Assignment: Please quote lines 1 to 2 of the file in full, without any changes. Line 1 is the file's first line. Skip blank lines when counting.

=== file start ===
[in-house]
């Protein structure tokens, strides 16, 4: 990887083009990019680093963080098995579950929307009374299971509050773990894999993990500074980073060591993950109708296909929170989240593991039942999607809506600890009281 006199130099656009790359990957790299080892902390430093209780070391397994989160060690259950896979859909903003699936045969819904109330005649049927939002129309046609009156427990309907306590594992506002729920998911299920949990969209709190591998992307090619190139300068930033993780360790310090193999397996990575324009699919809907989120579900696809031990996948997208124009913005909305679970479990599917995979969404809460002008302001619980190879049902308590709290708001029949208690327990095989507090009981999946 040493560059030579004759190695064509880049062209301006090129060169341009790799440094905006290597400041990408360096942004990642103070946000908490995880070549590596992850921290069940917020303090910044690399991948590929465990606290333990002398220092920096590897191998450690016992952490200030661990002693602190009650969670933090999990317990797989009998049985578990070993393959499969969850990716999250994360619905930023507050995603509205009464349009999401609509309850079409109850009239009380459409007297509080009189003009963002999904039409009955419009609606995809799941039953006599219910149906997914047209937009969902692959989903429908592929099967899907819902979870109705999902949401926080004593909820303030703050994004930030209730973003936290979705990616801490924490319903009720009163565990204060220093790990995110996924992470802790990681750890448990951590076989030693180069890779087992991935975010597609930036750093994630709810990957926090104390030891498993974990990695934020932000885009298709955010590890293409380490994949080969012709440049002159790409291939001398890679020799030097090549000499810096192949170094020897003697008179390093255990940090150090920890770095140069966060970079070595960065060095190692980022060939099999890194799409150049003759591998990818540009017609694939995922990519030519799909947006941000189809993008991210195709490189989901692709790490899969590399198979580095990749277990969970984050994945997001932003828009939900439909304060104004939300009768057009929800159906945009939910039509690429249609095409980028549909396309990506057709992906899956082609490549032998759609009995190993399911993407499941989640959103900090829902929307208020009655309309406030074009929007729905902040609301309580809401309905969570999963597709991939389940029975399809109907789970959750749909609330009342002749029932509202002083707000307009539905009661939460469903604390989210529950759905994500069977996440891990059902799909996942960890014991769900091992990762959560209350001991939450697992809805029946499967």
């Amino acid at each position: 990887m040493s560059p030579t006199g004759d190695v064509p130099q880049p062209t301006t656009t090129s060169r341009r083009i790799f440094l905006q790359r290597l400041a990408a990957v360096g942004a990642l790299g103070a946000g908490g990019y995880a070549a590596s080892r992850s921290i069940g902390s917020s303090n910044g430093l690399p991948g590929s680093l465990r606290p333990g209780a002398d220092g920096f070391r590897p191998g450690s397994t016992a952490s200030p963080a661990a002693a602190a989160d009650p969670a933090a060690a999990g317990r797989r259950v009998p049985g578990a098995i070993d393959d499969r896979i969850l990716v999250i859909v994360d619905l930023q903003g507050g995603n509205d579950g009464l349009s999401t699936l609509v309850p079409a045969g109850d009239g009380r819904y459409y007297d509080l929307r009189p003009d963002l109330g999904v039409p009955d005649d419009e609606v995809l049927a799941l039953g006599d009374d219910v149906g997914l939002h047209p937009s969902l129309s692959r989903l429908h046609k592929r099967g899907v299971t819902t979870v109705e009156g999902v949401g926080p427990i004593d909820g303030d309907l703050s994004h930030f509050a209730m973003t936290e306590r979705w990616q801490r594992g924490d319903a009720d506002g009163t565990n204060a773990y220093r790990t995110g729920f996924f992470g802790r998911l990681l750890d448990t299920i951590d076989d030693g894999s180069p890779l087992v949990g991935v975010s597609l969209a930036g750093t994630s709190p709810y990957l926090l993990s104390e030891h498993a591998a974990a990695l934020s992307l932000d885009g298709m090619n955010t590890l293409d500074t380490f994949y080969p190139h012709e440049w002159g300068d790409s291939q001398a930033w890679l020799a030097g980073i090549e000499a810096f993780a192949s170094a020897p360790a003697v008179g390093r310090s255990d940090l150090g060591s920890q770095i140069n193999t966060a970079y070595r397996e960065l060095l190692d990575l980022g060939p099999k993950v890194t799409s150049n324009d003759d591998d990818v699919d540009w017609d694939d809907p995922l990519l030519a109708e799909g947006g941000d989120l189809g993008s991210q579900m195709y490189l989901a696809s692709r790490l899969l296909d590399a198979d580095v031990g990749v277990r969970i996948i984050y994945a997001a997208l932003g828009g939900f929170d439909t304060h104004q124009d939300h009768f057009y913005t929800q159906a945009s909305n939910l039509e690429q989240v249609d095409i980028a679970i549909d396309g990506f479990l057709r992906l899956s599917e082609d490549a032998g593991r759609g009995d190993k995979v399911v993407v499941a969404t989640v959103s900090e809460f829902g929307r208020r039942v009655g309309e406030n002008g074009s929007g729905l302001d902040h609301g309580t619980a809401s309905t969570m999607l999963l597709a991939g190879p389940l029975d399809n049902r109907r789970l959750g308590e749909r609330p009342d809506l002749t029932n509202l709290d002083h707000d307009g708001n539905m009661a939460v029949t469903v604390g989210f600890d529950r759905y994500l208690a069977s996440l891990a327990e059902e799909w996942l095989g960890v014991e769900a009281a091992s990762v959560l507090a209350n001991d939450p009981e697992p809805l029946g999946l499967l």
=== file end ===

[in-house]
């Protein structure tokens, strides 16, 4: 990887083009990019680093963080098995579950929307009374299971509050773990894999993990500074980073060591993950109708296909929170989240593991039942999607809506600890009281 006199130099656009790359990957790299080892902390430093209780070391397994989160060690259950896979859909903003699936045969819904109330005649049927939002129309046609009156427990309907306590594992506002729920998911299920949990969209709190591998992307090619190139300068930033993780360790310090193999397996990575324009699919809907989120579900696809031990996948997208124009913005909305679970479990599917995979969404809460002008302001619980190879049902308590709290708001029949208690327990095989507090009981999946 040493560059030579004759190695064509880049062209301006090129060169341009790799440094905006290597400041990408360096942004990642103070946000908490995880070549590596992850921290069940917020303090910044690399991948590929465990606290333990002398220092920096590897191998450690016992952490200030661990002693602190009650969670933090999990317990797989009998049985578990070993393959499969969850990716999250994360619905930023507050995603509205009464349009999401609509309850079409109850009239009380459409007297509080009189003009963002999904039409009955419009609606995809799941039953006599219910149906997914047209937009969902692959989903429908592929099967899907819902979870109705999902949401926080004593909820303030703050994004930030209730973003936290979705990616801490924490319903009720009163565990204060220093790990995110996924992470802790990681750890448990951590076989030693180069890779087992991935975010597609930036750093994630709810990957926090104390030891498993974990990695934020932000885009298709955010590890293409380490994949080969012709440049002159790409291939001398890679020799030097090549000499810096192949170094020897003697008179390093255990940090150090920890770095140069966060970079070595960065060095190692980022060939099999890194799409150049003759591998990818540009017609694939995922990519030519799909947006941000189809993008991210195709490189989901692709790490899969590399198979580095990749277990969970984050994945997001932003828009939900439909304060104004939300009768057009929800159906945009939910039509690429249609095409980028549909396309990506057709992906899956082609490549032998759609009995190993399911993407499941989640959103900090829902929307208020009655309309406030074009929007729905902040609301309580809401309905969570999963597709991939389940029975399809109907789970959750749909609330009342002749029932509202002083707000307009539905009661939460469903604390989210529950759905994500069977996440891990059902799909996942960890014991769900091992990762959560209350001991939450697992809805029946499967």